Editor: Lori Anne Johnston, CPA, J.D.
Sec. 1202 generally provides a 100% exclusion from gain on the sale of stock of a qualified small business. Awareness of the Sec. 1202 gain exclusion has been increasing, and the 21% federal corporate tax rate that went into effect for 2018 and following has made organizing a business as a C corporation more beneficial than it has been in decades. As a result of these developments, interest in Sec. 1202 has increased. A number of issues arise in determining whether, and to what extent, corporate stock qualifies for the Sec. 1202 exclusion. This item discusses one such issue: What is a consulting business?
One Sec. 1202 requirement is that the corporation must constitute a "qualified trade or business," which includes all trades or businesses other than the types explicitly excluded in Sec. 1202(e)(3). One of the excluded business types is consulting. The Code does not define consulting for purposes of the rule on qualified trades or businesses, nor do Treasury regulations or the legislative history addressing Sec. 1202 provide guidance. Accordingly, taxpayers must look to other sources to derive its meaning.
Background on Sec. 1202
Sec. 1202(a) excludes capital gain recognized by noncorporate taxpayers on the sale of qualified small business stock (QSBS) of certain corporations. Requirements include that the stock must be held by the taxpayer for more than five years. For gain on the sale of stock acquired after Sept. 27, 2010, 100% of the gain recognized generally is excluded from gross income. For gain on the sale of stock acquired on or before Sept. 27, 2010, and after Aug. 10, 1993, a lower percentage generally is excluded (either 75% or 50%, depending on the date of acquisition).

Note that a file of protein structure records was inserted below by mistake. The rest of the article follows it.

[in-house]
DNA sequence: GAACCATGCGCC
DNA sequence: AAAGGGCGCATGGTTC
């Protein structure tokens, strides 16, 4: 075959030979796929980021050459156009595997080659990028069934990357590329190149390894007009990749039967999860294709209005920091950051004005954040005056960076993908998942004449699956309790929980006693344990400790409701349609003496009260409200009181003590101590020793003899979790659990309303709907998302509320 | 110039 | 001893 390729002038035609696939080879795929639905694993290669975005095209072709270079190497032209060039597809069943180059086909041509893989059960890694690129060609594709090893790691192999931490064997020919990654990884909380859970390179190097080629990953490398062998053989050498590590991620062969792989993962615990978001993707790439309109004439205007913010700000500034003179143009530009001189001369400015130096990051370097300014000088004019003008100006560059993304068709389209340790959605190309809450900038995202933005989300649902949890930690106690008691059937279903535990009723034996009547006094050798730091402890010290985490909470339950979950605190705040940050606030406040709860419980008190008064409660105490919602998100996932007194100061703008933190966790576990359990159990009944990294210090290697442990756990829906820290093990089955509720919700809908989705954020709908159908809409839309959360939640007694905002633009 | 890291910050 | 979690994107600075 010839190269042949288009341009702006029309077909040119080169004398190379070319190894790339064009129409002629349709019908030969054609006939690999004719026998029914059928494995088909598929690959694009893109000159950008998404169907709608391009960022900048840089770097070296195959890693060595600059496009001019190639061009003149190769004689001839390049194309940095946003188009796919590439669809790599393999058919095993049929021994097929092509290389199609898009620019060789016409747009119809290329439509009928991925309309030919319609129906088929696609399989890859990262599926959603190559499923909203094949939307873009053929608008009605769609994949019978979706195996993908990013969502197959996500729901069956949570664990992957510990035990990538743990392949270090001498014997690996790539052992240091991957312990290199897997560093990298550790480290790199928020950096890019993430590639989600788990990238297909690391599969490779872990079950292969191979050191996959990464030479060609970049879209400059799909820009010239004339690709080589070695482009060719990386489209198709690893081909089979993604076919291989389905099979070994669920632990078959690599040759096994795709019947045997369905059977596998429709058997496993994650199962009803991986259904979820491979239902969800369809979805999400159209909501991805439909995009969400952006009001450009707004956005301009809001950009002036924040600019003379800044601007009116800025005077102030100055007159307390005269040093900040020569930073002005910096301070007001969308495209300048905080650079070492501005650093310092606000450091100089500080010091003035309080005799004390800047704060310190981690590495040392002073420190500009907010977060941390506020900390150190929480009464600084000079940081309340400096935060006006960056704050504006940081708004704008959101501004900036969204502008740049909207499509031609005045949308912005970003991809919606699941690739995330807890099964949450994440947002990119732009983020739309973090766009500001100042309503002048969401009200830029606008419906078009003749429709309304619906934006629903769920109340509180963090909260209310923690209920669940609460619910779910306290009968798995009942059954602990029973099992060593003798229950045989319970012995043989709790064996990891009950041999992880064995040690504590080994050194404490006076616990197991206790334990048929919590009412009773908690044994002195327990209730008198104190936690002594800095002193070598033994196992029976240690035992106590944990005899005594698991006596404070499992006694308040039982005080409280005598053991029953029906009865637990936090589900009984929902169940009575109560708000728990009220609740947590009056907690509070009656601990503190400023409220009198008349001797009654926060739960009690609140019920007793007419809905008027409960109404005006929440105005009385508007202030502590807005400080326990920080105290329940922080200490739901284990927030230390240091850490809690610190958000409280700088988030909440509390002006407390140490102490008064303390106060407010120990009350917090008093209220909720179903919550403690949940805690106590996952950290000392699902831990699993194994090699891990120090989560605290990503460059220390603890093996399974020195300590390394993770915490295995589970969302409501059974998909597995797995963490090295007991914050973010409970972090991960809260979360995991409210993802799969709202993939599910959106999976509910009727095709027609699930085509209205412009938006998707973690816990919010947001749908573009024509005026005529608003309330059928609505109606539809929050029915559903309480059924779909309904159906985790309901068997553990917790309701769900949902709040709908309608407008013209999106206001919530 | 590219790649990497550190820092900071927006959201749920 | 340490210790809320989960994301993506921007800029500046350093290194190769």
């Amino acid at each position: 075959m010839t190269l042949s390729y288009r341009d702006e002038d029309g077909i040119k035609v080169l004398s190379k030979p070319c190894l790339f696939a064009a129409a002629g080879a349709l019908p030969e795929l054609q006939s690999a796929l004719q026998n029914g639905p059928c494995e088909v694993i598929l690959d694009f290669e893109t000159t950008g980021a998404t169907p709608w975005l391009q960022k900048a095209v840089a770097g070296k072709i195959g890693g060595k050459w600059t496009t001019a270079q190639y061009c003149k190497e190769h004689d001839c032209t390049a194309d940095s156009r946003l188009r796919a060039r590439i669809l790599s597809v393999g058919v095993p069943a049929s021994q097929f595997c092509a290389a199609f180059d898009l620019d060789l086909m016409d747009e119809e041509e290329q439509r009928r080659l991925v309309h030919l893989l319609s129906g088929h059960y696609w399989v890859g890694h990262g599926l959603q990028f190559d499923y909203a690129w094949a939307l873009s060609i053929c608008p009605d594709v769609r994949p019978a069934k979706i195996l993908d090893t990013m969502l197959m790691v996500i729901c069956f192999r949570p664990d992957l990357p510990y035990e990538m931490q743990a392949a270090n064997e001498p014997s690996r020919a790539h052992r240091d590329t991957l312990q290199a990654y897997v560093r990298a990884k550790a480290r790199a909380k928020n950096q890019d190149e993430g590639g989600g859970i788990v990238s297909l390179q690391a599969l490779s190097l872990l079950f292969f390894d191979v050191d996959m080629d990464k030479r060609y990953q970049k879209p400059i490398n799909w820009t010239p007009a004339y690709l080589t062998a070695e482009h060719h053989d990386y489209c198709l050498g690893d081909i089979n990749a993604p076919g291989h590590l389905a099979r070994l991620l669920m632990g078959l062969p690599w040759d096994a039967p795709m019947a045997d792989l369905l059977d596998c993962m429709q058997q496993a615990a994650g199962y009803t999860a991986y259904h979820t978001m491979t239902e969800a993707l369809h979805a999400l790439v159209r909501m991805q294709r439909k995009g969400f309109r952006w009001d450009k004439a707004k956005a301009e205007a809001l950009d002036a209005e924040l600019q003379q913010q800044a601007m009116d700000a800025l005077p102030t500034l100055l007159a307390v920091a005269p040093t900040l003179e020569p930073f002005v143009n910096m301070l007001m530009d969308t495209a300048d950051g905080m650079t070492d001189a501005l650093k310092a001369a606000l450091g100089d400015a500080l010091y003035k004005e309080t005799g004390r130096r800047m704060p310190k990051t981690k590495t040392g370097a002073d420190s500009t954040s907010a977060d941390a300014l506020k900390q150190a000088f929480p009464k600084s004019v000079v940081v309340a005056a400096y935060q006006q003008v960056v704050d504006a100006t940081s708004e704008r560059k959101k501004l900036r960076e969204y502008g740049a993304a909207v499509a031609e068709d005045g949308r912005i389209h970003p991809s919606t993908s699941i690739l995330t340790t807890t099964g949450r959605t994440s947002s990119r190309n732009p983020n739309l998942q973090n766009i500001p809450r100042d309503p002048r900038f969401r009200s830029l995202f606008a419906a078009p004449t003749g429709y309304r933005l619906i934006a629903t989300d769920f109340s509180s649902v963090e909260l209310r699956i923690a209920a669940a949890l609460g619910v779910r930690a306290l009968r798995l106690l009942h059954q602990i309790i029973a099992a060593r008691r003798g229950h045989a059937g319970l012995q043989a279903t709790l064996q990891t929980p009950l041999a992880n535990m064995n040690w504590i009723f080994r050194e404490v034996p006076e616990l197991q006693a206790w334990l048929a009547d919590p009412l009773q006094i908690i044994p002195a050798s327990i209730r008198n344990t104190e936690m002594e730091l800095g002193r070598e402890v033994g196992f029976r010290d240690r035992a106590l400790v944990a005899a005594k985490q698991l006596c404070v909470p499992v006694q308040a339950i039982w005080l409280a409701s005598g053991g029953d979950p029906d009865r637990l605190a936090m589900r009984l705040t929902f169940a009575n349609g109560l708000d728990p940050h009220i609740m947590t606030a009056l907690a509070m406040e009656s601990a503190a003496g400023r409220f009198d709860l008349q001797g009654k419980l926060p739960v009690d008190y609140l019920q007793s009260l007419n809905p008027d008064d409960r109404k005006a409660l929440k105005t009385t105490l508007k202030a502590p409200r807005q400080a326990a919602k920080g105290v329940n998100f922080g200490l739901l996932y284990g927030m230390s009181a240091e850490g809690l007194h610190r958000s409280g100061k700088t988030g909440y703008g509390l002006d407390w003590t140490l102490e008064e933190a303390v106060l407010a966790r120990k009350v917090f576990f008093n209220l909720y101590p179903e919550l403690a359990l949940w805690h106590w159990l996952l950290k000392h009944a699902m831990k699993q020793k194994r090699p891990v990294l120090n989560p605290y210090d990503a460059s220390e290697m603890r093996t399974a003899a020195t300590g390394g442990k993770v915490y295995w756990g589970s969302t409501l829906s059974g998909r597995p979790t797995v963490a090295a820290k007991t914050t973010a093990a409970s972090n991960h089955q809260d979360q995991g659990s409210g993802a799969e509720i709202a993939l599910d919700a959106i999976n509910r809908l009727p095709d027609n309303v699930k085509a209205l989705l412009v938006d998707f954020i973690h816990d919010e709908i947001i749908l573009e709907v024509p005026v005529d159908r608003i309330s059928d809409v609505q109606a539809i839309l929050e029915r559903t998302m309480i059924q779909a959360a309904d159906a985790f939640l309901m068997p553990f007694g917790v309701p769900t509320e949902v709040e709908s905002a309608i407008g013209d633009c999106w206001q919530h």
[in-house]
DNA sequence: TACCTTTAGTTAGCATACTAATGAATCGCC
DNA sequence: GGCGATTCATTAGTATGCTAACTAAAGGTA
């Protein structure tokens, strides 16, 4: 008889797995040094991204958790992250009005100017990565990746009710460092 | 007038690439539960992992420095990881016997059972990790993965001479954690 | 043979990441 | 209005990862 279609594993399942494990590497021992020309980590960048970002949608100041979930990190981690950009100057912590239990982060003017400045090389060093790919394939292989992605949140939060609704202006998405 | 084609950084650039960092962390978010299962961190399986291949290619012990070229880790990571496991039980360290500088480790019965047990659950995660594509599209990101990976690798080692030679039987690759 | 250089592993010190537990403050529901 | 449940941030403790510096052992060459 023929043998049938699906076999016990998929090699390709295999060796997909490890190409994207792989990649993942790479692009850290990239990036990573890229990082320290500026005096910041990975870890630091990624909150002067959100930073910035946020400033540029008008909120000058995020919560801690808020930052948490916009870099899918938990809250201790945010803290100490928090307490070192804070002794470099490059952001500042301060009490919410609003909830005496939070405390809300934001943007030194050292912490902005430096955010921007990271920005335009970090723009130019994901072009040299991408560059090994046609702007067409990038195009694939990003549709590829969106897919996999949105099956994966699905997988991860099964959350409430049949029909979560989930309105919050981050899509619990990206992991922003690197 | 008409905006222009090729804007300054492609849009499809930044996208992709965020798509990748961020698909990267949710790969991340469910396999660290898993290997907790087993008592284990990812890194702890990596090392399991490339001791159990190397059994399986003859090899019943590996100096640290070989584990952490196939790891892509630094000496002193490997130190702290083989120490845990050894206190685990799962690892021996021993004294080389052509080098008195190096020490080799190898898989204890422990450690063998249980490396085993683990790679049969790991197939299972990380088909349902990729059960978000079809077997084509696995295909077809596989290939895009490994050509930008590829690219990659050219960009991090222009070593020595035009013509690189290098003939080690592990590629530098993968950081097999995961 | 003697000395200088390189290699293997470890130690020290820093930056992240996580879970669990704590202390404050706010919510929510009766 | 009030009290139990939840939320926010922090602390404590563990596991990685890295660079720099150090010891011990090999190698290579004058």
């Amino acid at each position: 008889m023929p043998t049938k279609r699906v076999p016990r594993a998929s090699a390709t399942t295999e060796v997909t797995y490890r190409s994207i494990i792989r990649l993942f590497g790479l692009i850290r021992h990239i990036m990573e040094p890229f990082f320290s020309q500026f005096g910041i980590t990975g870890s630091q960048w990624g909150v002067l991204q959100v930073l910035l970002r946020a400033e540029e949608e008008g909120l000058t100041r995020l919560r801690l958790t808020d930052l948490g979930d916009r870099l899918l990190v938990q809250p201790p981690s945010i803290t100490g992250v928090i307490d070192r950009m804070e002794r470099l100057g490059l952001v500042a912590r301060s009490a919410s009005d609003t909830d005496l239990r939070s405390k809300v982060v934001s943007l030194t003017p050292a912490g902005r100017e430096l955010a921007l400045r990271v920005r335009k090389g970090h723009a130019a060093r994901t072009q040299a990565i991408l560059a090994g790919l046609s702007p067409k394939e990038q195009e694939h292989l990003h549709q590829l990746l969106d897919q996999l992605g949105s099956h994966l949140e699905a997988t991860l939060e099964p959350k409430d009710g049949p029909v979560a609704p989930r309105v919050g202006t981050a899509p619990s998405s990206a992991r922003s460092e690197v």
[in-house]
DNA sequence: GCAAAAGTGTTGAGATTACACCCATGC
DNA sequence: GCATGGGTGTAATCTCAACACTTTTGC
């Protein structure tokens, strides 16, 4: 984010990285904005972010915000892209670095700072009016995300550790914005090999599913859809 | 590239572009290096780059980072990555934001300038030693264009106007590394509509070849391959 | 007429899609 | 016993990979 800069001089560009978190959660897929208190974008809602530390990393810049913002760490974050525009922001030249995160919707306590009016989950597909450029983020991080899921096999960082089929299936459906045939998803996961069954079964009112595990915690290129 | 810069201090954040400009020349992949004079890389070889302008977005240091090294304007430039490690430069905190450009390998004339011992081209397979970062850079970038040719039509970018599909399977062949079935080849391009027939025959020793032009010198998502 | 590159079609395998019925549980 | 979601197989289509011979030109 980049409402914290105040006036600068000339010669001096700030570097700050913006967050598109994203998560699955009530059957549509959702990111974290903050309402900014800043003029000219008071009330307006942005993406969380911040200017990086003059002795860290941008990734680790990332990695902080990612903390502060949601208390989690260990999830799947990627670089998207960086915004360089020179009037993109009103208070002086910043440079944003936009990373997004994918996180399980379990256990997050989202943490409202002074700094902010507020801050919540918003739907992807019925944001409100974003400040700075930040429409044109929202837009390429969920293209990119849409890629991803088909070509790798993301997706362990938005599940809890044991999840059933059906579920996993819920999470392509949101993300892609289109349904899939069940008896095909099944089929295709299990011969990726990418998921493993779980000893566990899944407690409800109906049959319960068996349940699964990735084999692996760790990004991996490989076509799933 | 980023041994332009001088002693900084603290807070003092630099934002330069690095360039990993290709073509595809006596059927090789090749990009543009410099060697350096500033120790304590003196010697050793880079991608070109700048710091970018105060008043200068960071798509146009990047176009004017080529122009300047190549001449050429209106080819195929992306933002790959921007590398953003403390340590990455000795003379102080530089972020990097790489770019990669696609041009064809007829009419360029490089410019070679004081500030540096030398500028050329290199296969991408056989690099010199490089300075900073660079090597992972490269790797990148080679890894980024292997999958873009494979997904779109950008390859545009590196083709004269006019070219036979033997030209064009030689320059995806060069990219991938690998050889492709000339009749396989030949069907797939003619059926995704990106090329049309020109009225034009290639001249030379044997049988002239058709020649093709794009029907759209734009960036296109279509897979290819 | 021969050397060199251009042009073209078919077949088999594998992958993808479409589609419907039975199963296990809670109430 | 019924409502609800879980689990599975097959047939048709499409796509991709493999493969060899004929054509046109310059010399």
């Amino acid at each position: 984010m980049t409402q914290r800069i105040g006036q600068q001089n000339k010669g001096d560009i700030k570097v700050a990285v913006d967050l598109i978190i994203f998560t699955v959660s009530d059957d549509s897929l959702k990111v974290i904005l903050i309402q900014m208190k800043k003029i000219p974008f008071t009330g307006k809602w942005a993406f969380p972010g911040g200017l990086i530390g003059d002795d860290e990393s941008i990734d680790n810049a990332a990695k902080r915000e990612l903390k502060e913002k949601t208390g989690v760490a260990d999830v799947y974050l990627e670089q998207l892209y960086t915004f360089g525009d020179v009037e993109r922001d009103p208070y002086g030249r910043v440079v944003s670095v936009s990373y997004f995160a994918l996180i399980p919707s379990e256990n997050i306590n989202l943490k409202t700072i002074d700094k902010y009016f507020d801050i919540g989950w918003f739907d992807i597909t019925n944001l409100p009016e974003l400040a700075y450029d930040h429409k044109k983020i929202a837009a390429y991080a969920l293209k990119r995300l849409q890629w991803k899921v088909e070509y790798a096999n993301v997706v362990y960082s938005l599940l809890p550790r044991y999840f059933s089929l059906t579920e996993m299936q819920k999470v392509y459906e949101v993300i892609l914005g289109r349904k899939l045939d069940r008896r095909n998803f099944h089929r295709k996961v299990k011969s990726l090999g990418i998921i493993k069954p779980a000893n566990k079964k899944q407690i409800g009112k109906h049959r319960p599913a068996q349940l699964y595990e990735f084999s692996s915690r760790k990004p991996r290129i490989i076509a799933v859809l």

The amount of gain a taxpayer is eligible to exclude is subject to a limitation, generally, the greater of: (1) $10 million for all of the taxpayer's QSBS issued by the corporation; or (2) 10 times the aggregate adjusted bases of the corporation's QSBS disposed of by the taxpayer in the tax year (Sec. 1202(b)(1)). For stock held by a passthrough entity, the limitation is computed on a partner/shareholder-level basis and not an entity-level basis (Sec. 1202(g)(1)(B)).
The taxpayer must have acquired the stock directly (or through an underwriter) from the issuing corporation (Sec. 1202(c)(1)). The issuing corporation must remain a domestic C corporation during substantially all of the taxpayer's holding period (Sec. 1202(c)(2)(A)).
Additionally, the company must conduct a qualified trade or business, which is defined as any trade or business other than those providing "services in the fields of health, law, engineering, architecture, accounting, actuarial science, performing arts, consulting," and certain other fields specified in the statute (Sec. 1202(e)(3)).
So what exactly is consulting?
What is the meaning of consulting for purposes of this provision? Sec. 1202 does not define the term, and authorities under Sec. 1202 do not address its meaning. However, authorities in other contexts, including regulations and authority under other provisions of the Code, provide some clarification.
Sec. 199A (discussed below in more detail) includes a category called "specified service trades or businesses" (SSTBs). The SSTB category, by a cross-reference to Sec. 1202(e)(3), generally incorporates a modified version of the Sec. 1202 definition of a qualified trade or business (Sec. 199A(d)(2)(A)). This modified version retains the exclusion of consulting businesses from status as a qualified trade or business for purposes of Sec. 199A. The preamble to the final Sec. 199A regulations states that determining whether a particular business is an SSTB and therefore excluded from being a qualified trade or business requires a facts-and-circumstances analysis (T.D. 9847).